ZAZ: What comet? I see a couple dusty rocks.Or a fossilized mushroom. Hard to tell scale.
Mikey1969: Subby is technically right, as this is the only comet nucleus I've looked at today.Of course, this one came out a week and a half ago, and it's pretty much the same thing. Cool, but already waiting for something new. This is more or less a repeat.[www.esa.int image 700x525]
Twilight Farkle: [i.imgur.com image 640x584]That high-res image is not only gorgeous, it raises lots of questions. (I'm a layman, not a scientician, but I scribbled this together on the cropped pic because there's no such thing as a dumb question... )This thing's only spent about 50 years/fewer than 10 orbits that have taken it closer than 2.7AU to the Sun, so the answer to when some of these features changed may be sooner than one might ordinarily think. Best thing about this mission is that the spacecraft and lander will be along the ride through perihelion, so we might actually get to answer some of those questions in a few months' time.
Mikey1969: This is more or less a repeat.
HighZoolander: When I saw what you had done my first thought was that you were going Studman69 and sharp knees on the photo, as this comet had so many flaws it was way below your standards. But then I read your text and realized I probably spend too much time farking.
Tobin_Lam: With an escape velocity of only 1.5ft/s, an astronaut could jump from the head, over the neck, to the body. It would be a very slow and gentle jump, but it would span hundreds of feet, perhaps over 1,000! That would be so awesome.
Twilight Farkle: That high-res image is not only gorgeous, it raises lots of questions.
Tobin_Lam: Mikey1969: Subby is technically right, as this is the only comet nucleus I've looked at today.Of course, this one came out a week and a half ago, and it's pretty much the same thing. Cool, but already waiting for something new. This is more or less a repeat.[www.esa.int image 700x525]Well, it is the same comet, just the new picture is from a lot closer.
jfarkinB: I was staring at that crosshatched patch, too. I see where you highlighted other faults that are parallel to one of the crosshatched directions. When I saw the scars running in the perpendicular direction, I got an immediate impression that they were scrapes.Imagine the "head" contacting the "body" for the first time. They're probably rotating independently, and if they're coming together slowly enough to stick without disintegrating, they're going to grind against each other until friction stops their relative rotation. I picture the head rotating slowly along its "horizontal" axis (as oriented in that photo), with the body gouging those "vertical" trenches as it turns. Plausible?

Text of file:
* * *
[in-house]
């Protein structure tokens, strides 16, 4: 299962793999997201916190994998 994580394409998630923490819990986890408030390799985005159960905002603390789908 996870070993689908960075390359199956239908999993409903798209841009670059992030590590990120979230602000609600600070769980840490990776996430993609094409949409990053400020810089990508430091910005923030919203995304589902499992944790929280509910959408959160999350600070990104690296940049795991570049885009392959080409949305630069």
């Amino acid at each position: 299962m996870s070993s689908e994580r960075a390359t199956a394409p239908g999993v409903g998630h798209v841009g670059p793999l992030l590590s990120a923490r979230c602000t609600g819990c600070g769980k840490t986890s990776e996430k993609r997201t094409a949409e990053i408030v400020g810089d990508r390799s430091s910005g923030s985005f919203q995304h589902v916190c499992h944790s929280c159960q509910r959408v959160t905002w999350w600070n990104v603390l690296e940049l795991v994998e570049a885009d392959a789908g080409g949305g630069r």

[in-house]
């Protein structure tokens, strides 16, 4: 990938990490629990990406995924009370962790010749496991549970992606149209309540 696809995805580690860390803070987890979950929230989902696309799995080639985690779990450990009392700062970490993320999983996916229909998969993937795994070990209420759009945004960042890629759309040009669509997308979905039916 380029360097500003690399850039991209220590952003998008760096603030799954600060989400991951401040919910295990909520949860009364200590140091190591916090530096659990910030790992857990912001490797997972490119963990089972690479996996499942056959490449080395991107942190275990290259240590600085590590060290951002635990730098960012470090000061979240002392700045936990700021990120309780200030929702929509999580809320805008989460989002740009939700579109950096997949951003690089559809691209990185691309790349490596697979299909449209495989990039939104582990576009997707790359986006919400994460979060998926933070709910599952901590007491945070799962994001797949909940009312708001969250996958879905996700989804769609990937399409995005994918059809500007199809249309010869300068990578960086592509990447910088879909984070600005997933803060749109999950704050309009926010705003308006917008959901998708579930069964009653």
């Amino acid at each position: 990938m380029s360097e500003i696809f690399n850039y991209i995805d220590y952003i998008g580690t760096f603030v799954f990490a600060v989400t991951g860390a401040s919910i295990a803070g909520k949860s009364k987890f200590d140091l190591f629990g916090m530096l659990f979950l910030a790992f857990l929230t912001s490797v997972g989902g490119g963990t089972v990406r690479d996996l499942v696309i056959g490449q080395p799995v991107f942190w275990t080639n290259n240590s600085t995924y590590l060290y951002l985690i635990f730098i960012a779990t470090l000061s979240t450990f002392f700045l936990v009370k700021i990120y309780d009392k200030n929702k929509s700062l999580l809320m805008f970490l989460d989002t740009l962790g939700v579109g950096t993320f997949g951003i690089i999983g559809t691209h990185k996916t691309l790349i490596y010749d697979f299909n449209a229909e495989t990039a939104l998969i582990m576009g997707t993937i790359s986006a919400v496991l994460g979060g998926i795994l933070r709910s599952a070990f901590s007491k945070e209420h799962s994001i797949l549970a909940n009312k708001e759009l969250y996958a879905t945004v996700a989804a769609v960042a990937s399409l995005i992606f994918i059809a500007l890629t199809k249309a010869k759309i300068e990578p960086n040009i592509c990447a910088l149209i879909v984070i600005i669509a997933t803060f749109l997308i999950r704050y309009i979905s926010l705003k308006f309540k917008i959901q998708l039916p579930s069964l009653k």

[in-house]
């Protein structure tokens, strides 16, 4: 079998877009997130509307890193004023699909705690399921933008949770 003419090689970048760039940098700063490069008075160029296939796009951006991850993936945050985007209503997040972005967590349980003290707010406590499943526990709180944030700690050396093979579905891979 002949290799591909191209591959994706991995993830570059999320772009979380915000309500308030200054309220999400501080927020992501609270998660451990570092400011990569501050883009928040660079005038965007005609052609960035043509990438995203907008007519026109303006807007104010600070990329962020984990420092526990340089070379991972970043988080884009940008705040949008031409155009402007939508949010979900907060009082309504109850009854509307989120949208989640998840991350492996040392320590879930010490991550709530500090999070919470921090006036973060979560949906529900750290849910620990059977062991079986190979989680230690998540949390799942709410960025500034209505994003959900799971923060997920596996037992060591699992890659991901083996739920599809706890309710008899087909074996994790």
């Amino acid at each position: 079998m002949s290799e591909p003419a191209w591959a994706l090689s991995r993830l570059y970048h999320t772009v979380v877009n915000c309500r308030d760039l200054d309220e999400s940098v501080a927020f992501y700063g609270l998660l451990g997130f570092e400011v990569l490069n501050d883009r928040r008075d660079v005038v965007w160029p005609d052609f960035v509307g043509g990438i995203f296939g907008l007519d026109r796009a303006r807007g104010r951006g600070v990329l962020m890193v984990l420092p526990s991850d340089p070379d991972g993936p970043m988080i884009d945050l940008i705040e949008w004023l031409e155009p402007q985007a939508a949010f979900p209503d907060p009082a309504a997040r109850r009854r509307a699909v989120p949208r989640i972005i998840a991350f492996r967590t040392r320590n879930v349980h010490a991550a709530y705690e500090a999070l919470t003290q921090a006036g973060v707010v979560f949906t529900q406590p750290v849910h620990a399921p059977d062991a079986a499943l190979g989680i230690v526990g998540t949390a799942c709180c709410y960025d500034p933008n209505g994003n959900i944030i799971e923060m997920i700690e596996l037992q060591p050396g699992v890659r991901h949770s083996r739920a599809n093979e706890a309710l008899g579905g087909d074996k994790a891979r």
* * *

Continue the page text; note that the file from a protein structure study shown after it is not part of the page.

Lsherm: Not a geologist, so this may sound like a stupid question, but why are the faults at 90 degrees to each other a big deal? There's no "down" on a comet that's rotating, so wouldn't you expect faults to run in different directions depending on how they happened?
mark12A: Read an article somewhere (Slashdot??) that ESA is being a real dick and not releasing images promptly so *their* scientists could have the first crack at "making discoveries". And maybe "process" the images to cover up details so their scientists can reveal them later. Contrast this with NASA/JPL, who immediately release raw images as soon as they come in.
Links are submitted by members of the Fark community.
When community members submit a link, they also write a custom headline for the story.
Other Farkers comment on the links. This is the number of comments. Click here to read them.
You need to create an account to submit links or post comments.
Click here to submit a link.
Also on Fark
Submit a Link »
Copyright © 1999 - 2017 Fark, Inc | Last updated: Feb 22 2017 06:41:10
Runtime: 0.189 sec (189 ms)